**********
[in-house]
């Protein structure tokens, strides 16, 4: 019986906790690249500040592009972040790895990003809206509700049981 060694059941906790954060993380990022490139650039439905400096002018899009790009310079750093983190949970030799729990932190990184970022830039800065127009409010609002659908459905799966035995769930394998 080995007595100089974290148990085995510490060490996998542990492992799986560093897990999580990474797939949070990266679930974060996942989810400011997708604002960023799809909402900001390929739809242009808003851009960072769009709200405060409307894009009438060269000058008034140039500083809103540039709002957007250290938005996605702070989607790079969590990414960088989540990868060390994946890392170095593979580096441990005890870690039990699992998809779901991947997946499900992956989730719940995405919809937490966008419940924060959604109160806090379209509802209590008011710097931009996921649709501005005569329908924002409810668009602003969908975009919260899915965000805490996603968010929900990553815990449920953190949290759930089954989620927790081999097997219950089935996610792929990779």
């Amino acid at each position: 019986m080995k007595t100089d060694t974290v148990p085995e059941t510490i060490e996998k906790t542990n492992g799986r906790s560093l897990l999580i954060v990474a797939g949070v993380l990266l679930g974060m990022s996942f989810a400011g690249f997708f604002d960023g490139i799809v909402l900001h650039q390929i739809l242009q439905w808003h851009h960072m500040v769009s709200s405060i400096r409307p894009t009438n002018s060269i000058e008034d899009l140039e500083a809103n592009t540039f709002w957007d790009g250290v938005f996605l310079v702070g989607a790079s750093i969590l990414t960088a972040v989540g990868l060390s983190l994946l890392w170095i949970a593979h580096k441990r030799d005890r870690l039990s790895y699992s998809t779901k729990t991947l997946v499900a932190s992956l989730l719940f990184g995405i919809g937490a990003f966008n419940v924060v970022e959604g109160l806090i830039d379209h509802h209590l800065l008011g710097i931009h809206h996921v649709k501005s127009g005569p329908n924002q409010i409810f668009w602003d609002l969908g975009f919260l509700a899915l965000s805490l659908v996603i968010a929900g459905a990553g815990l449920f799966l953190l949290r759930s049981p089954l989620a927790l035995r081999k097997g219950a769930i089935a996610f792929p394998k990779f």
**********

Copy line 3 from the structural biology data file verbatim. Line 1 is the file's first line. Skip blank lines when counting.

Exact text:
């Amino acid at each position: 019986m080995k007595t100089d060694t974290v148990p085995e059941t510490i060490e996998k906790t542990n492992g799986r906790s560093l897990l999580i954060v990474a797939g949070v993380l990266l679930g974060m990022s996942f989810a400011g690249f997708f604002d960023g490139i799809v909402l900001h650039q390929i739809l242009q439905w808003h851009h960072m500040v769009s709200s405060i400096r409307p894009t009438n002018s060269i000058e008034d899009l140039e500083a809103n592009t540039f709002w957007d790009g250290v938005f996605l310079v702070g989607a790079s750093i969590l990414t960088a972040v989540g990868l060390s983190l994946l890392w170095i949970a593979h580096k441990r030799d005890r870690l039990s790895y699992s998809t779901k729990t991947l997946v499900a932190s992956l989730l719940f990184g995405i919809g937490a990003f966008n419940v924060v970022e959604g109160l806090i830039d379209h509802h209590l800065l008011g710097i931009h809206h996921v649709k501005s127009g005569p329908n924002q409010i409810f668009w602003d609002l969908g975009f919260l509700a899915l965000s805490l659908v996603i968010a929900g459905a990553g815990l449920f799966l953190l949290r759930s049981p089954l989620a927790l035995r081999k097997g219950a769930i089935a996610f792929p394998k990779f």